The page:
NSPE Fights Legislation Threatening the PE License in Ohio

Monday, May 7, 2018

In coordination with the Ohio Society of Professional Engineers, NSPE is fighting Ohio S.B. 255, which could undermine and potentially eliminate engineering licensure in the state. The legislation sets forth a new policy allowing the state to use the least restrictive regulation to protect consumers from present, significant, and substantiated harms that threaten public health and safety. The policy of employing the least restrictive regulation shall “presume that market competition and private remedies are sufficient to protect consumers.” The legislation also establishes a sunset date for all occupational licensing boards and directs a sunset review for each board every five years. The bill places the burden on each board to defend its very existence in each review.
In a letter to the Ohio Senate president, committee chairman, and the bill’s Senate sponsor, NSPE President Tom Roberts, P.E., F.NSPE, urged defeat of the legislation stating that, “Requiring the state’s engineering board to defend its continued existence every five years based on a standard presuming that the market protects the public is a radical departure from the system that was designed specifically to protect Ohio’s citizens. Engineering services require complex designs, planning, coordination, established expertise, and projects that can last years, if not decades. Selecting an unqualified provider can have extraordinary safety and economic consequences. These are not services that can be judged by a layperson or protected by market forces. Engineering licensure exists specifically to ensure that experts with deep knowledge of the field establish a comprehensive and thoughtful oversight system to protect the public. The new state standard and proposed sunset review poses a grave safety risk.”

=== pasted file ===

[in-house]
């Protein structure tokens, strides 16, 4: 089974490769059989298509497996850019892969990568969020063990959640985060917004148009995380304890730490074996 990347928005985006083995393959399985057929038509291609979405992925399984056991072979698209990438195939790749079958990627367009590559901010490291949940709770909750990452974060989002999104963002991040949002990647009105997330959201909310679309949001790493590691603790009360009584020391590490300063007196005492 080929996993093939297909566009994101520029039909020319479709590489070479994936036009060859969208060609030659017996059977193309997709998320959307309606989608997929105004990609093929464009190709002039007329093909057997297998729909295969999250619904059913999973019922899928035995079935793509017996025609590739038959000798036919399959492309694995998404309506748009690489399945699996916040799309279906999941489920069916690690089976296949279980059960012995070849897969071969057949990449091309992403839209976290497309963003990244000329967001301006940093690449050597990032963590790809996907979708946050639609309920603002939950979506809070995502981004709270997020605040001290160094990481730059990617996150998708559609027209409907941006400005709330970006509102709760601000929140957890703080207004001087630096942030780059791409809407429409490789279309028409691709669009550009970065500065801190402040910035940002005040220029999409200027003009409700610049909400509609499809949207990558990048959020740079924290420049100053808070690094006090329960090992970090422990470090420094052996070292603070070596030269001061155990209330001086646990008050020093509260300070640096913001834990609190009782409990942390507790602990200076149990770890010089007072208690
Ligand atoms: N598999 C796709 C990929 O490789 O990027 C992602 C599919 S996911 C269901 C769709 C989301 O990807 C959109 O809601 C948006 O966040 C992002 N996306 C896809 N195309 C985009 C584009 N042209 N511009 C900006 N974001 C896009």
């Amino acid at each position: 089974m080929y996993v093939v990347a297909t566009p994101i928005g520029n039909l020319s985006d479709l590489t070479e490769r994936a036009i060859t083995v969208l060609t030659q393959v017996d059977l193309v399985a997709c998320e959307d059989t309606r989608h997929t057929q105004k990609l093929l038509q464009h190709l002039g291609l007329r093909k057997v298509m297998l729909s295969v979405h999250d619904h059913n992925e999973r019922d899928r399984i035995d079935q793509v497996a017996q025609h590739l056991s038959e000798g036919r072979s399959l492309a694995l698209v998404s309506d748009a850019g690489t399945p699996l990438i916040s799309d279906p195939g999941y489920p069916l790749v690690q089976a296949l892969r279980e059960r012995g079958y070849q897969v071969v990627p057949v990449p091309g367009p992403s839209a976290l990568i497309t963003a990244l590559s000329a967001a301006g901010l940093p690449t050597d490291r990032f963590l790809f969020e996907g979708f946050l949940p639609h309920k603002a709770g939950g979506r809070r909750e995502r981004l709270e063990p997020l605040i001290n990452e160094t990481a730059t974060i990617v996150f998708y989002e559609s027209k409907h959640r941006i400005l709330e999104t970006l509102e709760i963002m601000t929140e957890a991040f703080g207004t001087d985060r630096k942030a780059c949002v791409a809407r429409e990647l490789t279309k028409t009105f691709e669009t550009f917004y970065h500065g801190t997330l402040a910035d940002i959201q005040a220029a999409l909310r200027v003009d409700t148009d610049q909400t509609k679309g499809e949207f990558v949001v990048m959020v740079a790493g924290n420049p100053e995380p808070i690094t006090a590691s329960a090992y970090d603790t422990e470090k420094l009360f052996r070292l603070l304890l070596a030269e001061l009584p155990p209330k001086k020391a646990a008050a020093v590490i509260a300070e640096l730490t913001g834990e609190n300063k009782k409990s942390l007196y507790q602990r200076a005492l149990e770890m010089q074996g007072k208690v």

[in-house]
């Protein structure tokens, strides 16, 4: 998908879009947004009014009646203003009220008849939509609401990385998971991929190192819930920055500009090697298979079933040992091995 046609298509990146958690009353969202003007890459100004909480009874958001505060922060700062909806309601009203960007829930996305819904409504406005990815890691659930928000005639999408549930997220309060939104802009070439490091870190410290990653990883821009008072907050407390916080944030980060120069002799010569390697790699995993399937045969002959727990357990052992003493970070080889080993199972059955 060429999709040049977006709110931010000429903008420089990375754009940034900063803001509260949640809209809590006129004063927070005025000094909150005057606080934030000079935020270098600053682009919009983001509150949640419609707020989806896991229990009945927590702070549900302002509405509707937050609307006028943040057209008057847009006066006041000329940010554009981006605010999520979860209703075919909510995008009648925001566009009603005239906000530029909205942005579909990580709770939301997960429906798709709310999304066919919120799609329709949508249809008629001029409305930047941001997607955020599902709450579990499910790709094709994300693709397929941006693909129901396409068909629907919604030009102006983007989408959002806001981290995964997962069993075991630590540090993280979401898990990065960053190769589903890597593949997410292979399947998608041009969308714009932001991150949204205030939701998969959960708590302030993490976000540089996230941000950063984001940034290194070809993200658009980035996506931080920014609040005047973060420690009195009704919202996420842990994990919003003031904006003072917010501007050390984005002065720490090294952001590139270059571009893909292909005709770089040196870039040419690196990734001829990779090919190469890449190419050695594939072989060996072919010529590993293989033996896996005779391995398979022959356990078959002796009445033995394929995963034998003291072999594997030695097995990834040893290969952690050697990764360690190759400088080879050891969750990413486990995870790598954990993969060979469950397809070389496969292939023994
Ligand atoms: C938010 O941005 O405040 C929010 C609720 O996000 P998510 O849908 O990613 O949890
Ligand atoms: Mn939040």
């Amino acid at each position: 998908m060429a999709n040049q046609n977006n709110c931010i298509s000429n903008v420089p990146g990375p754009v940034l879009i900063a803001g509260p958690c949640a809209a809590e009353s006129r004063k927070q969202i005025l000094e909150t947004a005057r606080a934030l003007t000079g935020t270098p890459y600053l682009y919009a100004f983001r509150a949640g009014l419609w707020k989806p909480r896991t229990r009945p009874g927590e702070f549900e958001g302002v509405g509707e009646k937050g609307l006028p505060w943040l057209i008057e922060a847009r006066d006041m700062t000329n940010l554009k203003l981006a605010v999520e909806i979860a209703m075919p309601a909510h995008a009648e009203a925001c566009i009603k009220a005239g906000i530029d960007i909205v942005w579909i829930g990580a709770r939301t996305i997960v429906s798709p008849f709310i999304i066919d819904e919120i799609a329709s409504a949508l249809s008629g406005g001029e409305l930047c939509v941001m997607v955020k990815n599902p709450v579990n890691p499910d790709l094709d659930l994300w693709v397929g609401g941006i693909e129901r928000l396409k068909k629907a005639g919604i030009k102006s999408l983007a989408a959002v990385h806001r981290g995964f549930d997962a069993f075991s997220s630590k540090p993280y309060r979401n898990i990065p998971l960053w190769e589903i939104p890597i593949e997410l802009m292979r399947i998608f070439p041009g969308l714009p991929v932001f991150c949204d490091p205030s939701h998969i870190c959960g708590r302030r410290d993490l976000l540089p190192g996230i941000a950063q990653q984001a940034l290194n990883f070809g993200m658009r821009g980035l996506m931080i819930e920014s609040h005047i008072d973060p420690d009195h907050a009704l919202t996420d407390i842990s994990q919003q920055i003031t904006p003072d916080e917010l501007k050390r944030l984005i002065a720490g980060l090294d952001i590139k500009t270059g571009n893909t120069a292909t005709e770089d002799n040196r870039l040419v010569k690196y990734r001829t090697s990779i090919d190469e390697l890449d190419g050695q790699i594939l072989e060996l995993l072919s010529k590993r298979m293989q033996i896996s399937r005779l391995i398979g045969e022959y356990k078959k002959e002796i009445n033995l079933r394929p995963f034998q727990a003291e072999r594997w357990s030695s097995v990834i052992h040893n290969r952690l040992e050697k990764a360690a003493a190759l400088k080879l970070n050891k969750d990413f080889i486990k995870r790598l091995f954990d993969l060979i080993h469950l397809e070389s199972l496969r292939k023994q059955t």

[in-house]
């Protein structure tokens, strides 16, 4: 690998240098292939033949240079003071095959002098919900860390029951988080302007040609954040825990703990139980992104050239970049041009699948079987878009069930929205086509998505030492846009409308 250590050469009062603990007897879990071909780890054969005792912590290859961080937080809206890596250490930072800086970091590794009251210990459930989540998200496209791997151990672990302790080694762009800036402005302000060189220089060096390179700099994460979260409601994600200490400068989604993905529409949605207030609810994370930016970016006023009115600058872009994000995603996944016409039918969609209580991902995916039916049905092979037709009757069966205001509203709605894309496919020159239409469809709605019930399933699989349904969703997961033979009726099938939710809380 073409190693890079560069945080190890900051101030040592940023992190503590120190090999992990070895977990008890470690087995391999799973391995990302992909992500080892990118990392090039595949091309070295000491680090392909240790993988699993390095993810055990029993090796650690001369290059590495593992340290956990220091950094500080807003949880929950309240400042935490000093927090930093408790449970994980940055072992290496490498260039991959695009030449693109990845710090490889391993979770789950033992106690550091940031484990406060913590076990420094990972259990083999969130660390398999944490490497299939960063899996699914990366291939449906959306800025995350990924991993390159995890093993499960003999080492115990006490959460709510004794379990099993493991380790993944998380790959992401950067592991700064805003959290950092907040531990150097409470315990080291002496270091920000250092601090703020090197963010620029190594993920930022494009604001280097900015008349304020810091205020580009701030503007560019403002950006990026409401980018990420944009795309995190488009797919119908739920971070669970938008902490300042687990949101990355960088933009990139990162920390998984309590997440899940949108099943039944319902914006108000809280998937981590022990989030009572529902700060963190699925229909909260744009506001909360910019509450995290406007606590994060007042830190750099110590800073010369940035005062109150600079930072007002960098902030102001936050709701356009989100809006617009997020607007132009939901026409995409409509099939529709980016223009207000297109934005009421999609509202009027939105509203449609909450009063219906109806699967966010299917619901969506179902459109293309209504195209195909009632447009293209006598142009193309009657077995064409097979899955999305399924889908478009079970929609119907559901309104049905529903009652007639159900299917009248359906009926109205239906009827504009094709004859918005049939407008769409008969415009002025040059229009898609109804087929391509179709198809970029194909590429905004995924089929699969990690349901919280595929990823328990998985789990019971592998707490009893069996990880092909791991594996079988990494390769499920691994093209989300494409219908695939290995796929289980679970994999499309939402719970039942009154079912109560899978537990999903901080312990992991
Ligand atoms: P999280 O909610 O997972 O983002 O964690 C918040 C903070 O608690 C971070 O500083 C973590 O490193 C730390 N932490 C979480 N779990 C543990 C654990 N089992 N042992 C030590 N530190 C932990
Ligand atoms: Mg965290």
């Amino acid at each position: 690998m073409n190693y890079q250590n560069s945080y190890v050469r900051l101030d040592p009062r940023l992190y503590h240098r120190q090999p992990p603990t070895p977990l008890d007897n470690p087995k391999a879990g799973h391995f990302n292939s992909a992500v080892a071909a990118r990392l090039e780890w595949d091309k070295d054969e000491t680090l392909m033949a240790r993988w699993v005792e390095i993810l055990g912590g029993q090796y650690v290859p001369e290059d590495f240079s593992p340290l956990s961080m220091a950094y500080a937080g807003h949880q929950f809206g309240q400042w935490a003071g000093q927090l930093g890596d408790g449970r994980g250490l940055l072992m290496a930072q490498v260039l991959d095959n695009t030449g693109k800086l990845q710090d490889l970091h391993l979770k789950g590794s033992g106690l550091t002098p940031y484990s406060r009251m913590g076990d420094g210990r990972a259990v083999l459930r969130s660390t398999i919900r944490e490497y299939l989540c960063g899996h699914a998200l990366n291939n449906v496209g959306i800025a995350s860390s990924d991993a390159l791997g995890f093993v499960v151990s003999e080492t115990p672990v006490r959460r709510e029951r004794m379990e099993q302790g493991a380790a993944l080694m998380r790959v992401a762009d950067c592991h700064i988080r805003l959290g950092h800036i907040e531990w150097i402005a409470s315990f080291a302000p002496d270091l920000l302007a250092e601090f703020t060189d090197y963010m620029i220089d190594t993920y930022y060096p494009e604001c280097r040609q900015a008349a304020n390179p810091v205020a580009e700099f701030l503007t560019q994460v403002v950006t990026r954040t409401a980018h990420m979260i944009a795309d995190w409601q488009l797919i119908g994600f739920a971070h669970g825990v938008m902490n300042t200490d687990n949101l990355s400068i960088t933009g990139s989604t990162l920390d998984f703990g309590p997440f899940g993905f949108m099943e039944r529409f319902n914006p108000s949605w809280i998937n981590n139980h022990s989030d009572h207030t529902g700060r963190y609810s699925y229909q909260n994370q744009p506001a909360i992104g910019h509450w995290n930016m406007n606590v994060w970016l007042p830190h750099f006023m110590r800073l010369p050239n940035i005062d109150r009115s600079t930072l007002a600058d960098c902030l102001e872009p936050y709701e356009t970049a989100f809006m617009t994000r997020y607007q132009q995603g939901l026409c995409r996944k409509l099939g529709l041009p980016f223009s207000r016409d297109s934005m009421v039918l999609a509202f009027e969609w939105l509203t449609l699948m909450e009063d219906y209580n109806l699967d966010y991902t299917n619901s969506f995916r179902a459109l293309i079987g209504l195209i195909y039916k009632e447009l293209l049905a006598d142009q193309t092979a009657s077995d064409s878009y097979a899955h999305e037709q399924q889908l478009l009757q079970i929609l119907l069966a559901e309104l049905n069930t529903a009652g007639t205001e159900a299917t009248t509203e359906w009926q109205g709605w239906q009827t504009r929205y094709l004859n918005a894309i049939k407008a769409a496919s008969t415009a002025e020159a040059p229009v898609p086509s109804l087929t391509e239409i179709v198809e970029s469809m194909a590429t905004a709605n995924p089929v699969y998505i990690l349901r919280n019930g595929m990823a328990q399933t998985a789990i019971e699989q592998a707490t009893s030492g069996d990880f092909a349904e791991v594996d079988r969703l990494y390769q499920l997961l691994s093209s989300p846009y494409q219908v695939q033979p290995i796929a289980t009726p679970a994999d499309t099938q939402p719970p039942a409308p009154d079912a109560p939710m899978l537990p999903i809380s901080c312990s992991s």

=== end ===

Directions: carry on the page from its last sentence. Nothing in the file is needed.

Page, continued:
The narrative around licensure needs to change and recognize the vital role played by our regulatory system in protecting the public health, safety, and welfare. A professional engineer’s foremost responsibility is to protect the public, and Ohio’s current engineering licensure system is designed to ensure this protection.